New Atheism appeared to offer moral clarity, it emphasized intellectual honesty and it embraced scientific truths about the nature and workings of reality. It gave me immense hope to know that in a world overflowing with irrationality, there were clear-thinking individuals with sizable public platforms willing to stand up for what’s right and true — to stand up for sanity in the face of stupidity.

Fast-forward to the present: What a grift that was! 

Richard Dawkins: Once a heavyweight within the world of evolutionary biology, Dawkins energized atheists the world over with his book “The God Delusion.” Over time, though, it became increasingly clear that he’s neither an adult-in-the-room nor a particularly nice guy. For some bizarre reason, he obsessively targeted a Muslim teenager in Texas, who was arrested after a homemade clock he brought to school was wrongly thought to be a bomb. He also flipped out over what came to be called “Elevatorgate,” which began with Rebecca Watson calmly asking men to be thoughtful and considerate about how they make women feel at conferences — for example, in the enclosed space of an elevator. This resulted in a flood of rape and death threats directed toward Watson, while Dawkins mocked the situation by writing a shocking letter addressed “Dear Muslima,” in which the first line was “Stop whining, will you.” More recently, he’s made it clear that he isn’t bothered by the allegations against Krauss, and posted seemingly anti-trans comments on Twitter. When asked why Twitter has caused him so much trouble, he claimed: “I love truth too much.” (For Dawkins’ troubling views on aborting fetuses with Down Syndrome, see this.)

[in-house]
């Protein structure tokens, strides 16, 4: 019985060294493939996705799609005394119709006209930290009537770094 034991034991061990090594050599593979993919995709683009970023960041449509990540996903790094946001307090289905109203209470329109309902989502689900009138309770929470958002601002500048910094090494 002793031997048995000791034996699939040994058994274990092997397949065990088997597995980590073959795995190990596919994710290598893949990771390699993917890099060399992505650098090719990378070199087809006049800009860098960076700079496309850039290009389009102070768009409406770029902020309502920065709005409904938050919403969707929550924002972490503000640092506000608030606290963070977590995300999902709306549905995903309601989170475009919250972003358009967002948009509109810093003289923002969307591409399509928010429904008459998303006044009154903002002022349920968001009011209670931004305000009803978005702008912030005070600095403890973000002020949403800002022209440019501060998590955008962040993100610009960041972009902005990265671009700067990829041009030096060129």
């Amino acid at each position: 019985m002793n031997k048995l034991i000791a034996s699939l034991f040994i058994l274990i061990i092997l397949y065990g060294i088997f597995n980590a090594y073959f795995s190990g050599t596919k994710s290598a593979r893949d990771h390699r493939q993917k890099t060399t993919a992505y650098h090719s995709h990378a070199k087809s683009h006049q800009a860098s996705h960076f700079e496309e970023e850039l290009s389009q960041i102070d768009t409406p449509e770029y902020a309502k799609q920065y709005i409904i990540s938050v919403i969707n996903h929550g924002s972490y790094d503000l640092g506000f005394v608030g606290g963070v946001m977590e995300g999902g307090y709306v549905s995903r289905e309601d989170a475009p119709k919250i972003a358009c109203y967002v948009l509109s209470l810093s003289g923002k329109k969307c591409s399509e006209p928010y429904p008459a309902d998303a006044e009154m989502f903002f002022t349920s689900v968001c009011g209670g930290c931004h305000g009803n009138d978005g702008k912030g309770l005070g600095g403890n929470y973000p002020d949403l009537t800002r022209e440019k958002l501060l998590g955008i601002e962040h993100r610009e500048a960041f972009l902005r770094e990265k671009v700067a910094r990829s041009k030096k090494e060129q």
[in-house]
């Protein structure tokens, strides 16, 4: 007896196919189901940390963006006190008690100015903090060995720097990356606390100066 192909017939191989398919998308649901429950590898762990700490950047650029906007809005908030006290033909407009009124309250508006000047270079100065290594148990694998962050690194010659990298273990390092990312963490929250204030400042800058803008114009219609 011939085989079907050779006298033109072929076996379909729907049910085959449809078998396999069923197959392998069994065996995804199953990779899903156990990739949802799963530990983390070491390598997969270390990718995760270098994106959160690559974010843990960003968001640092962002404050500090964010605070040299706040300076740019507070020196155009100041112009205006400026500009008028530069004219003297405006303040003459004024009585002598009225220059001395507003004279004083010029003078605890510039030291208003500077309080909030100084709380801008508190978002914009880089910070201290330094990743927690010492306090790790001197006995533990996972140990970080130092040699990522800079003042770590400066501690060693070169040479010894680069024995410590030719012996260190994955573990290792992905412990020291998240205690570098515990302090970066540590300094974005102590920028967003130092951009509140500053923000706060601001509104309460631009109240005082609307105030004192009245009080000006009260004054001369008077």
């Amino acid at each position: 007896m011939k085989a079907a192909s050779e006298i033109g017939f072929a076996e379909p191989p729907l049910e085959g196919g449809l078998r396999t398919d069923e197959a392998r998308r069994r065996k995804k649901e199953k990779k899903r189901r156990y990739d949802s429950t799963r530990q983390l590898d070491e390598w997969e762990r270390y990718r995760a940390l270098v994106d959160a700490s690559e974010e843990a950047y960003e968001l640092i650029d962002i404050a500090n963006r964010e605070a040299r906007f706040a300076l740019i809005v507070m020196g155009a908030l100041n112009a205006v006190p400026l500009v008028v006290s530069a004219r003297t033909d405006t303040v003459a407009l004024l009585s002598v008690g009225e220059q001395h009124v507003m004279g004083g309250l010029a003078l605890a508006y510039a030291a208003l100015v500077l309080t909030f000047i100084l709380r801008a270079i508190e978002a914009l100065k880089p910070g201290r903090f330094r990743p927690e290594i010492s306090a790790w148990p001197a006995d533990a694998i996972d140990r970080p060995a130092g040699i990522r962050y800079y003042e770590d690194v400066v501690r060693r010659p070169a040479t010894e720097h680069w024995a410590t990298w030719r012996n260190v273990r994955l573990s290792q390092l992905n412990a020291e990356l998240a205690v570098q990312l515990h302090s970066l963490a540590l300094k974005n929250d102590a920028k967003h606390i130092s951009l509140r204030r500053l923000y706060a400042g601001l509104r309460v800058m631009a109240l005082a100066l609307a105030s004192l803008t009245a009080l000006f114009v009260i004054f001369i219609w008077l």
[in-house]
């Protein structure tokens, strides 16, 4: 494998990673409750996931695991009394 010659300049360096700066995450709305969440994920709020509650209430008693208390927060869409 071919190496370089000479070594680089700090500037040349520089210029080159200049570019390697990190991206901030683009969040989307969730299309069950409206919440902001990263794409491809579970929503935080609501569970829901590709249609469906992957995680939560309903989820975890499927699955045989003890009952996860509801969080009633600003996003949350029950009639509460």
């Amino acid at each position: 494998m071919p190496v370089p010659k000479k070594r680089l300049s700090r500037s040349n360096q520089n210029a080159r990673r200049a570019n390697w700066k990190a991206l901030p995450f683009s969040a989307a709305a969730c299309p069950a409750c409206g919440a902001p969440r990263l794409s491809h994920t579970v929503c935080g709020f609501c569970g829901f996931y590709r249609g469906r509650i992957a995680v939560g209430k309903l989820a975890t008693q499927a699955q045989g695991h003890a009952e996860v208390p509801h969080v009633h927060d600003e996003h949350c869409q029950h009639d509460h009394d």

There are other new atheist discussed in the essay. Read the essay to see who they are.



More essays by Phil Torres


Godless grifters: How the New Atheists merged with the far right read on salon



Phil Torres is a philosopher and author whose work focuses on existential risks to civilization and humanity. He has published on a wide range of topics, including machine superintelligence, emerging technologies and religious eschatology, as well as the history and ethics of human extinction. His forthcoming book is “Human Extinction: A History of Thinking About the End of the World.” For more, visit his website and follow him on Twitter.

I recently published an article on Salon in which I criticize the “new atheist” movement. By this term, I mean the community that has accumulated around figures like Richard Dawkins, Sam Harris, Jerry Coyne and Peter Boghossian. My criticism focused on two general issues: First, new atheism’s increasing willingness to ignore empirical facts and scientific evidence; and second, a long series of avoidable gaffes by prominent figures (followed by appalling defenses rather than apologies) that have alienated women and people of color while simultaneously attracting alt-right folks with morally noxious anti-feminist, anti-social justice views.